From horse market to Curls: A history of the Debenhams building

Scout Week on the blitzed Curls site at Norwich. Dated: 1942-1955

Scout Week on the blitzed Curls site at Norwich. Dated: 1942-1955 - Credit: Archant Library

It has been a horse market, one of the oldest inns in Norwich called the Rampant Horse, a huge shop, a large hole, a playground, a car park, a place for public events and now… time will tell.

Today the site is where the former Debenhams stands. Empty and boarded up. A sad sight.

While the future is in doubt… this site has a rich and colourful history.

The view along Red Lion Street towards  Orford Place with Norwich Castle in the background on March 28, 1957. 

The view along Red Lion Street towards Orford Place with Norwich Castle in the background on March 28, 1957. - Credit: Archant Library

Will Kemp, the actor, ended his famous dance from London to Norwich by capering past it on his way to the Market Place.

It was a horse market, the site of the Rampant Horse Hotel. Irish soldiers were billeted there during the Great Rebellion and in the 18th century it was the starting point of the Ipswich and Norwich Dispatch coach.

The Curls building in Norwich in 1937

This view of Orford Place taken just before the war with the tram regulating building in the centre. The Curl Brothers building in the background was blitzed during the war and the site was used as a large static water tank. The Curls building was rebuilt around 1959 and later changed its name to Debenhams. Date: 1937-8. - Credit: Archant Library

Then, in the 1850s, three Curl brothers, Edward, Jacob and Henley from West Norfolk arrived in Norwich and went on to transform this part of the city into a prosperous shopping centre.

Pass me that cup! Sale time at Curls department store in Norwich on January 1, 1965.

Pass me that cup! Sale time at Curls department store in Norwich on January 1, 1965. - Credit: Archant Library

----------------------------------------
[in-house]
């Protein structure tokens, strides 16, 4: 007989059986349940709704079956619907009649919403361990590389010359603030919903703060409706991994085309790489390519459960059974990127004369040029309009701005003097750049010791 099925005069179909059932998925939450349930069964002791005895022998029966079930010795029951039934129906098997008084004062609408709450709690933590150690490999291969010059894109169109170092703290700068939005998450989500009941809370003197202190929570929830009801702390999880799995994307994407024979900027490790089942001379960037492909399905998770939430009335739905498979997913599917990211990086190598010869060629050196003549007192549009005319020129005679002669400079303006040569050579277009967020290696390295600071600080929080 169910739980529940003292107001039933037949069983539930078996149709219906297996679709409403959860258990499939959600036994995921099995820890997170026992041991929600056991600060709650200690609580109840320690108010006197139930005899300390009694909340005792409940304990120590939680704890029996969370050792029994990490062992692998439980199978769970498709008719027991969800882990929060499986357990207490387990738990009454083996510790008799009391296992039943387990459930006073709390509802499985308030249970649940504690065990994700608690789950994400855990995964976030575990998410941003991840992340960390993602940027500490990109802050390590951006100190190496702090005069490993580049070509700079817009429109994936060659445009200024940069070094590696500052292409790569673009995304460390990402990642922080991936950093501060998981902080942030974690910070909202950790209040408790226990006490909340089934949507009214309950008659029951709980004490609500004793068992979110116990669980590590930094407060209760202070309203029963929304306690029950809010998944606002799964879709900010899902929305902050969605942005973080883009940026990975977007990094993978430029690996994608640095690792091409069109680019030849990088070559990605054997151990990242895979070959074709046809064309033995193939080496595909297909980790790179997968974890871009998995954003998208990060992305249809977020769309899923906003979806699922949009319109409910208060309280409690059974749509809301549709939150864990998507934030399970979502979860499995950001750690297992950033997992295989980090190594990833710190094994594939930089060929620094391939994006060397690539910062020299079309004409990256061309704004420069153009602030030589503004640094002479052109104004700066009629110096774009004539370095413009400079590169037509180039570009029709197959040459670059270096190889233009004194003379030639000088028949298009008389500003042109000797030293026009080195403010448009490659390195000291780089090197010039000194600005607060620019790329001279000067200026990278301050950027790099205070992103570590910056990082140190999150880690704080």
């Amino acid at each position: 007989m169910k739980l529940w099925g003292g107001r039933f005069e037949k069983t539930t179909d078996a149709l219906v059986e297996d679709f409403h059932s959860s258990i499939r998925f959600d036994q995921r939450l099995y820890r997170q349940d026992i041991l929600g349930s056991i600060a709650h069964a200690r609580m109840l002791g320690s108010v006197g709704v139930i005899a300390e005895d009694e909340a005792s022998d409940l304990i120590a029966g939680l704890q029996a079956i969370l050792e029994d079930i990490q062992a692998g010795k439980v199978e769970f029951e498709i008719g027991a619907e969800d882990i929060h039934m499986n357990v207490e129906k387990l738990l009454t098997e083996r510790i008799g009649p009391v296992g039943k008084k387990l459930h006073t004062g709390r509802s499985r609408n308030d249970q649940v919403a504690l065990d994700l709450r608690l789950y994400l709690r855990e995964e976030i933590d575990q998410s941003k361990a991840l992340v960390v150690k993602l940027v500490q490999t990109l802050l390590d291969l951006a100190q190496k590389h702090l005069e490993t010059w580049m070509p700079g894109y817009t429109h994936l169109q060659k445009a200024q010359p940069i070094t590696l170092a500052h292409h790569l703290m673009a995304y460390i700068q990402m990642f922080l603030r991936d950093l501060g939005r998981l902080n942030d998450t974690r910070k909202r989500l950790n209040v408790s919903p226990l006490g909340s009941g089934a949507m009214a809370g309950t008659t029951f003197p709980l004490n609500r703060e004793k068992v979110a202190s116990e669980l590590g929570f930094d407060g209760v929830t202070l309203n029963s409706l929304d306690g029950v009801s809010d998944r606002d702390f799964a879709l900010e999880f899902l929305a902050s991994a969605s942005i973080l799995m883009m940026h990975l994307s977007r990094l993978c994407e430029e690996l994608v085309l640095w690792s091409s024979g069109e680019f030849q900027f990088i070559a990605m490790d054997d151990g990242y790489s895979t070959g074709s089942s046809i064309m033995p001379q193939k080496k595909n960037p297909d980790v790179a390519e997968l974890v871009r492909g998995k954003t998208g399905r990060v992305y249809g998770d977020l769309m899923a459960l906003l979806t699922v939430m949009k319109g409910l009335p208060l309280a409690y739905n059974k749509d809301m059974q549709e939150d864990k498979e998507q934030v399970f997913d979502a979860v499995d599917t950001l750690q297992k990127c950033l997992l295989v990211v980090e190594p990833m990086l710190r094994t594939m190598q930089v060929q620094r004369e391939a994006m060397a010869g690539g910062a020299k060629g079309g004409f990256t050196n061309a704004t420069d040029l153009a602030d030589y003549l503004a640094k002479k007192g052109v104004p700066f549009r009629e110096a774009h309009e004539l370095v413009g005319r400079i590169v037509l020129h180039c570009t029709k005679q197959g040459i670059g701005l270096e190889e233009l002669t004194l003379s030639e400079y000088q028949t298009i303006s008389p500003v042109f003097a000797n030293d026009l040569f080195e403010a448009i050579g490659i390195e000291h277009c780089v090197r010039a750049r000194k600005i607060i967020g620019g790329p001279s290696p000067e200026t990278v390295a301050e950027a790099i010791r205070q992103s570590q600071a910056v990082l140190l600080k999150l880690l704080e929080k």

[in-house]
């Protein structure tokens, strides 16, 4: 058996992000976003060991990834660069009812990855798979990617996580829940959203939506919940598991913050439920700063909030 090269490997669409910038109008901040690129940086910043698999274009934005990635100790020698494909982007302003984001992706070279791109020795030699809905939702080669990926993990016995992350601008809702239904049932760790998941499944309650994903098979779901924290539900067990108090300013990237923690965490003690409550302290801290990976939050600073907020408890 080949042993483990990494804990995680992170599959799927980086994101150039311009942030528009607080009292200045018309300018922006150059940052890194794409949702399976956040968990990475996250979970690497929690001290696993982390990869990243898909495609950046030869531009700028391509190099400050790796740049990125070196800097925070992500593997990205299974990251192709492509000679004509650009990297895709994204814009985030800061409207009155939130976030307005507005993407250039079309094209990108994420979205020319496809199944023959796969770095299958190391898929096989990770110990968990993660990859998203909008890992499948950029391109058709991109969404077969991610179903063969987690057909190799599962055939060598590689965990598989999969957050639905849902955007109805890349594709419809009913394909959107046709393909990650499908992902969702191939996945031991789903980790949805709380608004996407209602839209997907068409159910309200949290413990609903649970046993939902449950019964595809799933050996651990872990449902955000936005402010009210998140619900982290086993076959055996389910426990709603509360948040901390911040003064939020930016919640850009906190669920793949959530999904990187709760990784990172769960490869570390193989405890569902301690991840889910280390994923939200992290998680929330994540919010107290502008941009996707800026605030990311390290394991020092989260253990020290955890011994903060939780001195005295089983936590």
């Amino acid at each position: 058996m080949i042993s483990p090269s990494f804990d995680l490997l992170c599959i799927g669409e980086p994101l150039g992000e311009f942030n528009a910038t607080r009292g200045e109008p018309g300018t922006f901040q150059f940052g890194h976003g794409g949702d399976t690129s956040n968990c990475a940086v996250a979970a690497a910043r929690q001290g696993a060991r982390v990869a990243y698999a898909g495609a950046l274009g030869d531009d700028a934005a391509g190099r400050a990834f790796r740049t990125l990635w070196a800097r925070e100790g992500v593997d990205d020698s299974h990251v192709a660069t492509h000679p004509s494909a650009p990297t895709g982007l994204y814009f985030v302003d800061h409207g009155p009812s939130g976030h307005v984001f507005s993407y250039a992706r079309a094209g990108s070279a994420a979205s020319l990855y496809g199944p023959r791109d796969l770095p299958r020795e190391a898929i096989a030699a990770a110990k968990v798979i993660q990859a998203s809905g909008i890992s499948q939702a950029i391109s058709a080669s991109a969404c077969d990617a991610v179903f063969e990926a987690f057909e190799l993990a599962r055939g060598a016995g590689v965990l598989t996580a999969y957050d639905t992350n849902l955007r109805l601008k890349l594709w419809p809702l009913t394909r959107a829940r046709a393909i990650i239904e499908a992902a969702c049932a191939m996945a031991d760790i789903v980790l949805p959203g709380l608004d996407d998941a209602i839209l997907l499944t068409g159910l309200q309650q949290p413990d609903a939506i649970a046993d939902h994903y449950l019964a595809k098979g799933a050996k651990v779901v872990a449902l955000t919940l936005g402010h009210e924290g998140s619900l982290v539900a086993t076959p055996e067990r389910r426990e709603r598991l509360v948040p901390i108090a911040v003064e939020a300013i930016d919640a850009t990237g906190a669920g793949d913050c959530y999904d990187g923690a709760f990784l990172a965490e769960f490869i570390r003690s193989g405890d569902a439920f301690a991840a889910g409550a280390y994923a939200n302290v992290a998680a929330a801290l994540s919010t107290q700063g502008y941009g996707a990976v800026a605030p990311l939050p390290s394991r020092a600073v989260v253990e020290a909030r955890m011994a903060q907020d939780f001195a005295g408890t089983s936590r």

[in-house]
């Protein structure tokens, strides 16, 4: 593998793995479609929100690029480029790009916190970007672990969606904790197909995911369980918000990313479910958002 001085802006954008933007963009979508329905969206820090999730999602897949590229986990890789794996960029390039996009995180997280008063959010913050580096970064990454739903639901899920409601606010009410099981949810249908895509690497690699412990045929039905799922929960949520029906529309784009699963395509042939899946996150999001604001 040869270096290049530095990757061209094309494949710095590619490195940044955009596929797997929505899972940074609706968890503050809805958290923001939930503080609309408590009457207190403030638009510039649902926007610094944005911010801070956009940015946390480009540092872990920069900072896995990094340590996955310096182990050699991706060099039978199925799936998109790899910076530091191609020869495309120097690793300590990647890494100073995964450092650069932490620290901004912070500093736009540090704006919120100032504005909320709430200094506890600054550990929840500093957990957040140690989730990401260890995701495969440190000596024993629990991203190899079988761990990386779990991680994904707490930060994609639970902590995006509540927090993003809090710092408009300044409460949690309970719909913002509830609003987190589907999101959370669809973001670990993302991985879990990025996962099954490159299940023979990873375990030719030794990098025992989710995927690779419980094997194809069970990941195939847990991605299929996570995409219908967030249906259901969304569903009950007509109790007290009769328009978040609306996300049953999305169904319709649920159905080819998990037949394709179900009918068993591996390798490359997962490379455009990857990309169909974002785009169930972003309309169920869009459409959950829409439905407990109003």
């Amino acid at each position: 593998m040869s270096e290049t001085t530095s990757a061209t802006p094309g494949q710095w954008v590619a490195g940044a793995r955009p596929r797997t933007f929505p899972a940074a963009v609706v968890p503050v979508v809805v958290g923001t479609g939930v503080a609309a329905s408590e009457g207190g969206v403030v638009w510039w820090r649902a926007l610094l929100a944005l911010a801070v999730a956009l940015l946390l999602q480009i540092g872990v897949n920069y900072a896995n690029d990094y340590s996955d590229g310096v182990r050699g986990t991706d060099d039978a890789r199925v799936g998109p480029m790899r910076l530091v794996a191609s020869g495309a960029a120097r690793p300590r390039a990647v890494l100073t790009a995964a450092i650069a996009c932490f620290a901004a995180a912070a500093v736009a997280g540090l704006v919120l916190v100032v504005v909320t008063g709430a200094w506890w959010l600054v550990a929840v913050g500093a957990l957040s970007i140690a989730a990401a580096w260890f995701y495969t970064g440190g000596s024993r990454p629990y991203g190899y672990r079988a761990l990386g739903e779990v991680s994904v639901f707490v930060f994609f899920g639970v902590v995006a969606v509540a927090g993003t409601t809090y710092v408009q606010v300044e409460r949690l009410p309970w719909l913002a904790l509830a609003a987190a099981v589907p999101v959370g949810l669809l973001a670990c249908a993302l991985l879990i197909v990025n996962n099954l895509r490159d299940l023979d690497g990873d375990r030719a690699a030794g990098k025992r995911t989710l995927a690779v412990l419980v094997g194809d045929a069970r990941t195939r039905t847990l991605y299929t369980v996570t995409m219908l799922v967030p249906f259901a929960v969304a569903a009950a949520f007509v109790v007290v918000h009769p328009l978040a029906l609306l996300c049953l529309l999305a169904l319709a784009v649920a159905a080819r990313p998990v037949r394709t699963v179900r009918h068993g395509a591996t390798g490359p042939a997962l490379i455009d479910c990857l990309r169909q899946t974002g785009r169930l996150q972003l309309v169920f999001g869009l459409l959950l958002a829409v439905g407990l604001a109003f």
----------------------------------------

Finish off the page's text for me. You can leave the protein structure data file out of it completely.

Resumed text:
Just after the turn of the century in 1902, the shop was rebuilt and extended. It had a handsome brass shop front, lit at night with eleven Ediswan lamps… and, inside, a high-tech electric lift no less.

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It employed more than 500 people. In those days staff lived in and apprentices were not allowed to talk to customers.

The relationship between Curls and Buntings (Marks & Spencer) opposite was often fairly cut-throat.

Curls was destroyed on a single night in April of 1942 during the Baedeker Raids. Gone.

Damping down the fires in the ruins of Curls Store, Rampant Horse Street during the Norwich Blitz. Dated: April 30, 1942.

Damping down the fires in the ruins of Curls Store, Rampant Horse Street during the Norwich Blitz. Dated: April 30, 1942. - Credit: Archant Library

A busy Orford Place, Norwich, showing Curls Department store which was in the process of being rebuilt. Dated August 6, 1954.

A busy Orford Place, Norwich, showing Curls Department store which was in the process of being rebuilt. Dated August 6, 1954. - Credit: Archant Library

The site, once cleared, was used for various purposes, events, car parking and the like, until the builders moved in and what was described as the most modern comprehensive department store in East Anglia opened in the Spring of 1956.

The new Curls store on Orford Place, Norwich. Date: February 19, 1955.

The new Curls store on Orford Place, Norwich. Date: February 19, 1955. - Credit: Archant Library

Did you know?

  • At the Rampant Horse Hotel in 1785 one of the star attractions was the “learned pig” which, it was said, was able to spell out words and numbers from letters and figures put in front of it.
  • In the early days of Curls it was reported that live bears were used in a window display of furs.

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